On an organizational level, an organizations inventory should include emissions from all applicable facilities or fleets
of vehicles. Completeness of organization-wide emissions can be checked by comparing the list of sources included in
the GHG emissions inventory with those included in other emissions inventories, environmental reporting, financial
reporting, etc.
At the operational level, an organization should include all GHG emissions from the sources included in their GHG
inventory. Possible GHG emission sources are stationary fuel combustion, combustion of fuels in mobile sources,
purchases of electricity, and process or fugitive emissions. Organizations may refer to this guidance document for
calculating fugitive GHG emissions from air conditioning and refrigeration equipment, as well as fire suppression
equipment and industrial gases, and to the Centers Guidance documents for calculating emissions from
other sources.
When calculating emissions from this equipment use, organizations should include all applicable sources of refrigerant
emissions. If a third party is used for any component of refrigerant tracking, the third party should provide any necessary
information. For the Screening Method, all pieces of equipment of all different types need to be accounted for. For the
Material Balance Methods, all activities and different types of refrigerants or blends should be tracked.
As described in Chapter 1 of the GHG Protocol there is no materiality threshold set for reporting emissions. The materiality
of a source can only be established after it has been assessed. This does not necessarily require a rigorous quantification
of all sources, but at a minimum, an estimate based on available data should be developed for all sources.

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Section 5: Uncertainty Assessment

Section 5: Uncertainty Assessment


There is uncertainty associated with all methods of calculating GHG emissions.
EPA does not recommend organizations quantify uncertainty as +/- % of emissions or in terms of data quality indicators.
The effort spent to perform such analysis would be better spent pursuing high quality inventory data.
It is recommended that organizations identify the areas of uncertainty in their emissions calculations and make an attempt
to use the most accurate data possible or conservative values when performing a screening analysis. As mentioned, the
Screening Method for estimating emissions is highly uncertain. Factors vary between individual pieces of equipment and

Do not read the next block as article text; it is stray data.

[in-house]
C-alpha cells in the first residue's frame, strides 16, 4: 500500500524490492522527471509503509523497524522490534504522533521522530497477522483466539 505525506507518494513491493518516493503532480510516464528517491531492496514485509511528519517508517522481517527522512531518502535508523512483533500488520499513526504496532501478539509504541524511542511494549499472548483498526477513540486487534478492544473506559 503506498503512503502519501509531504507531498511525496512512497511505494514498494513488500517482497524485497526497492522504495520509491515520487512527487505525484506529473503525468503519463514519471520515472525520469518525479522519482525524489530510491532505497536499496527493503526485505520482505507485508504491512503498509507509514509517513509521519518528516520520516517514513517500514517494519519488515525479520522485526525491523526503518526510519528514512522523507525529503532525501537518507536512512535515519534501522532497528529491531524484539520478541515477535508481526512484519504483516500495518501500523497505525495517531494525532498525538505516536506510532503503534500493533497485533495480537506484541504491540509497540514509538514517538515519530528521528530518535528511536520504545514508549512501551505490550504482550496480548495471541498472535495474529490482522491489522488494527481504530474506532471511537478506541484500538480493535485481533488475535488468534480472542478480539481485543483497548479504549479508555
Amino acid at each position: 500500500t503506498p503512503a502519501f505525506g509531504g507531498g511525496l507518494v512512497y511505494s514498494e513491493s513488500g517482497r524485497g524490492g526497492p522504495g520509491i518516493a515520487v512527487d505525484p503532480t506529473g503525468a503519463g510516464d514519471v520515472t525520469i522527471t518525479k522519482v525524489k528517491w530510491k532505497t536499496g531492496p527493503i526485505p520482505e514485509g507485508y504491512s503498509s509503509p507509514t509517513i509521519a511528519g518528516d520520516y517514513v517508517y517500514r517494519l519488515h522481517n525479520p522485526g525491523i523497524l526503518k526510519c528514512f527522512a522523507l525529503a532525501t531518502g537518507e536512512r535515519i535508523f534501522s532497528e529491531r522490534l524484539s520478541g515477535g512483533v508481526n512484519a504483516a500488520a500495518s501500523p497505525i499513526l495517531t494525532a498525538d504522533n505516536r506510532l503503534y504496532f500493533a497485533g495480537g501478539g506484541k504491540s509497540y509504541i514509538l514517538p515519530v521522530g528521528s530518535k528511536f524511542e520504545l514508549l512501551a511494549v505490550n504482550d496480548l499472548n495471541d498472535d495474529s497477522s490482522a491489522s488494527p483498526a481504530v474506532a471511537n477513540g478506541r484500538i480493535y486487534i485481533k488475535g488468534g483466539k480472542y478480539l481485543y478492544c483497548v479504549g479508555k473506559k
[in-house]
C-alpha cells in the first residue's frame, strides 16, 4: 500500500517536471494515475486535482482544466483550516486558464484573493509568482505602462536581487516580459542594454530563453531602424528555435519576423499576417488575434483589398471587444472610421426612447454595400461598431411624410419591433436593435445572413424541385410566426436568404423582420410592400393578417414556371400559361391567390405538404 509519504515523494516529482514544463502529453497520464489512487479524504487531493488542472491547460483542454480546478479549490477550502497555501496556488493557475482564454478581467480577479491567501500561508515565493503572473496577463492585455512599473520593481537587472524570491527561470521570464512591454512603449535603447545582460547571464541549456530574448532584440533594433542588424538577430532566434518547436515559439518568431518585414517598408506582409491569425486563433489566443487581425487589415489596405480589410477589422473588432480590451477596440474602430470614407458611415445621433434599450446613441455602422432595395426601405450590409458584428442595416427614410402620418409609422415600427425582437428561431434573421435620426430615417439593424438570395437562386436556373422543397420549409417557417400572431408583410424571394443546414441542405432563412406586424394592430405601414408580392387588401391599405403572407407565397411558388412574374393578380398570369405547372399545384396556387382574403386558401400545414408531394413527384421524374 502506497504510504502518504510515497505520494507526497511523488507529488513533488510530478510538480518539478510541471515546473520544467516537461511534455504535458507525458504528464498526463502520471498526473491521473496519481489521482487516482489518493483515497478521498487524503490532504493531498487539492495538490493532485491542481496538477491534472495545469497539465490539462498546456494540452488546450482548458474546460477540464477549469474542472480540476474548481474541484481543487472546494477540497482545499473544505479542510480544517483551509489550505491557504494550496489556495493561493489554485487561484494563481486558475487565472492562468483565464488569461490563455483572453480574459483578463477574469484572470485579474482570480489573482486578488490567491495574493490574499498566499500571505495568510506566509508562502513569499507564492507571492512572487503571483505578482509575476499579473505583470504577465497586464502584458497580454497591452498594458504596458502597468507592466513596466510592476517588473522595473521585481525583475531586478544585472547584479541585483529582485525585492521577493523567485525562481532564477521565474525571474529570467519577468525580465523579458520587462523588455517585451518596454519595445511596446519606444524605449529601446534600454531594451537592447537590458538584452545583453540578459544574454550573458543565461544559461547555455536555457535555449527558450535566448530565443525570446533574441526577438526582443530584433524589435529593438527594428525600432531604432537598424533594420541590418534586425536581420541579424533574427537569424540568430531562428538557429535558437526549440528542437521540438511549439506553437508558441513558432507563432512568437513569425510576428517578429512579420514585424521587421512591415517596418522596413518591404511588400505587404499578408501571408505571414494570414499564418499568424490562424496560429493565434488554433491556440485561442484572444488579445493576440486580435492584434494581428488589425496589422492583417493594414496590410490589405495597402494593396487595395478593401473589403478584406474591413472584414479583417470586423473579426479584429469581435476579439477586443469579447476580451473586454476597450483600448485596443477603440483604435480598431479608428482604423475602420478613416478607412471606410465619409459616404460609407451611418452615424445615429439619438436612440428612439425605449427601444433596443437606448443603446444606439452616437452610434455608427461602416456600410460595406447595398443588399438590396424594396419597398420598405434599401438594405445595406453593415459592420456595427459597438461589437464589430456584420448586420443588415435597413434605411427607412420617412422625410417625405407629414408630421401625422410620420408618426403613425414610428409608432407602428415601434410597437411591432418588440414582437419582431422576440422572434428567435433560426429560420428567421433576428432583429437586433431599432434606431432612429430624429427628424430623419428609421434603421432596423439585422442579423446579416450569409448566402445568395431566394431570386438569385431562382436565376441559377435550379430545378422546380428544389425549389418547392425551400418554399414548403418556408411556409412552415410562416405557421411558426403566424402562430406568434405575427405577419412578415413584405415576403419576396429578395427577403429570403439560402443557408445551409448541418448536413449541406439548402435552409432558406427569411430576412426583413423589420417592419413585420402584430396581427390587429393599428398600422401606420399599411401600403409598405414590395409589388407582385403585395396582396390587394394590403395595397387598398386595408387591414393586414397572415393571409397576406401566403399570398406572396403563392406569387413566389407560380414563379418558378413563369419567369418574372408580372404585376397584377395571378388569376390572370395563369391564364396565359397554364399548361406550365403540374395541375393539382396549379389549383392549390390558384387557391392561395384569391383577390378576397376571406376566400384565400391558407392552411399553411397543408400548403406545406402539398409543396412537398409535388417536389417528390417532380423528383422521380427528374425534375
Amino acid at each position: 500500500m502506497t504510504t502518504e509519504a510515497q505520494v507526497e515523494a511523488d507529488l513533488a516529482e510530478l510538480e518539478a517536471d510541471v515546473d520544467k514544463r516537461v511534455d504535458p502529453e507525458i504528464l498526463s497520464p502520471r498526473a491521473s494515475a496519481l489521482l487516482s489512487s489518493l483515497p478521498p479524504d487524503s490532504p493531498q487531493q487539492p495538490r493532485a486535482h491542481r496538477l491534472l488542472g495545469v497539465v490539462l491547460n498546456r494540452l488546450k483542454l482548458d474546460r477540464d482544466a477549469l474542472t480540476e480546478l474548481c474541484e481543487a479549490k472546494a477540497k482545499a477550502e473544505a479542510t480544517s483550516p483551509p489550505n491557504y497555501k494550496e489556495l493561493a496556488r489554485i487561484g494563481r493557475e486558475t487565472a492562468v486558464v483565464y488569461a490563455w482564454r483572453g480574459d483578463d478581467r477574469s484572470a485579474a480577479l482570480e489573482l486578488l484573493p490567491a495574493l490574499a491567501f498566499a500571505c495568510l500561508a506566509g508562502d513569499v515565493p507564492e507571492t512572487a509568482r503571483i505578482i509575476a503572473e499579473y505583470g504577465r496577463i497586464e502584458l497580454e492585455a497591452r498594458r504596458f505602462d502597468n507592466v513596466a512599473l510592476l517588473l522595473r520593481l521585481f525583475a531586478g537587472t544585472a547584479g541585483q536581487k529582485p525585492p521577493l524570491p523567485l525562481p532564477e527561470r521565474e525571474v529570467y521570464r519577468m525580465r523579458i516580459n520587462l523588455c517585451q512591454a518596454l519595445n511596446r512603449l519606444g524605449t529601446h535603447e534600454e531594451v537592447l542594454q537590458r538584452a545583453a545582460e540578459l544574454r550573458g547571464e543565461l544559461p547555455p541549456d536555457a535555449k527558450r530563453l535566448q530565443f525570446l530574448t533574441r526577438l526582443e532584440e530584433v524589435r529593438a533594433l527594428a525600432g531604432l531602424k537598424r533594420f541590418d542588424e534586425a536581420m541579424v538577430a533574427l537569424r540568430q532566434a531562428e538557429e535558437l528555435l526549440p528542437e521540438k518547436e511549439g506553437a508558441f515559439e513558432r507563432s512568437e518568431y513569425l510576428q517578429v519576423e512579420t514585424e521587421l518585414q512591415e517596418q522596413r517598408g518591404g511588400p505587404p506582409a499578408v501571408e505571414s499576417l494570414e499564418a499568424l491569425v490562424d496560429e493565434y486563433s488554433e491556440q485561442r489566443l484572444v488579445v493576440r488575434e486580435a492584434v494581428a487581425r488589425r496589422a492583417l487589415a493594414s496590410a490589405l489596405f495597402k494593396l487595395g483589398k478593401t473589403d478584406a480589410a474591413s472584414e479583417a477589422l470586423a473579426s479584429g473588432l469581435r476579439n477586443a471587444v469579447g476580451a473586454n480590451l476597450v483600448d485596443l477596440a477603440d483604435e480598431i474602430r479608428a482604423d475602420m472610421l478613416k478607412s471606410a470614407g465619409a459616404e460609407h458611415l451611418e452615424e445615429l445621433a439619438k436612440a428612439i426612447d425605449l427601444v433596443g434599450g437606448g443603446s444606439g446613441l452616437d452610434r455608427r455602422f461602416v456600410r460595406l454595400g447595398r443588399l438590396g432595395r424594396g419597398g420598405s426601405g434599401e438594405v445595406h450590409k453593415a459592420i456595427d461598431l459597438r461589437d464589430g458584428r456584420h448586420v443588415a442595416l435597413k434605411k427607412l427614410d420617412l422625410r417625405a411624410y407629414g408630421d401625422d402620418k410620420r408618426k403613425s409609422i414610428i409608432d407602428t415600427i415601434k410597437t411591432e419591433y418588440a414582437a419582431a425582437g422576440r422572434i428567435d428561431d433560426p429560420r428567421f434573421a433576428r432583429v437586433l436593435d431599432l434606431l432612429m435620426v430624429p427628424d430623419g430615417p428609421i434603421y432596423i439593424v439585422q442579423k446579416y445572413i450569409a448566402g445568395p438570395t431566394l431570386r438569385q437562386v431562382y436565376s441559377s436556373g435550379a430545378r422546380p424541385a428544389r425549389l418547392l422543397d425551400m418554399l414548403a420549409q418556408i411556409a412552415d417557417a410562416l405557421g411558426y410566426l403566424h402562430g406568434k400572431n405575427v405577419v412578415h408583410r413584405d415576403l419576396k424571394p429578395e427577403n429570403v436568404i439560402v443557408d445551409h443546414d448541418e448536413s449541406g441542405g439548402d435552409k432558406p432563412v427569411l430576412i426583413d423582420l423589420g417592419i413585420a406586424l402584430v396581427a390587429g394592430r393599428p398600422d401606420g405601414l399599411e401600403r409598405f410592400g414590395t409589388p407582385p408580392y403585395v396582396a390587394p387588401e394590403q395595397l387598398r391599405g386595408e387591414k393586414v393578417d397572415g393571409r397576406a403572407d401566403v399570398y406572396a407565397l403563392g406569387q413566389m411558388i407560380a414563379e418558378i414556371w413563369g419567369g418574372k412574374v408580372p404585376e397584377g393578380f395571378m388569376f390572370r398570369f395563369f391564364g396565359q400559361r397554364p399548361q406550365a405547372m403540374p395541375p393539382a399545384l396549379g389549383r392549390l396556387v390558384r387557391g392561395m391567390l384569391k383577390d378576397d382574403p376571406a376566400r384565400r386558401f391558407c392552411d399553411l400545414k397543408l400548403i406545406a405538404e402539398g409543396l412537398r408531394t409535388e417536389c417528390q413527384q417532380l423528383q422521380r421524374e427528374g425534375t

also over time. Even if the amount of refrigerant added to a particular piece of equipment has been tracked carefully,
allowing the previous leak rate of that equipment to be established, that leak rate can change after the leak is repaired or
as the equipment ages.
The major uncertainty introduced in the material balance approaches occurs with recently installed equipment.
Equipment can leak for two or more years before needing a recharge, so emissions over this period are not detected
until after they occur. Despite this minor drawback, the material balance approaches provide a highly accurate estimate
of emissions.

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Section 6: Documentation

Section 6: Documentation
In order to ensure that emissions calculations are transparent and verifiable, the documentation sources listed in Table 4
should be maintained. These documentation sources should be collected to ensure the accuracy and transparency of the
related emissions data, and should also be included in the organizations Inventory Management Plan (IMP).

Table 4: Documentation Sources


Data

Documentation Source

Inventory at Beginning and


End of Year

Stock Inventory documentation

Purchases

Purchase receipts; delivery receipts; contract purchase

Nameplate Capacity of
Equipment

Delivery receipts of equipment; records of physical inspection of nameplates; shipping or


disposal records of equipment

Amounts Charged to
Equipment

Repair records; repair invoices; daily reports

Amounts Recovered from


Equipment

Repair records; repair invoices; daily reports; disposal records

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Section 7: Inventory Quality Assurance and Quality Control (QA/QC)

Section 7: Inventory Quality Assurance and Quality


Control (QA/QC)
Chapter 7 of the GHG Protocol provides general guidelines for implementing a QA/QC process for all emissions
calculations. For the use of refrigeration and air conditioning equipment, the following items must be addressed:
Care should be taken that releases are not double-counted (e.g., from reporting both refrigerant blend and individual
blend component use).
Verify that your inventory is complete. Because the GWPs of fluorinated compounds are so large (particularly
when compared to carbon dioxide and methane), failure to account for even relatively small releases of fluorinated
compounds can introduce significant errors. Also, tracking specific GHGs separately is important, because of the
differing GWPs.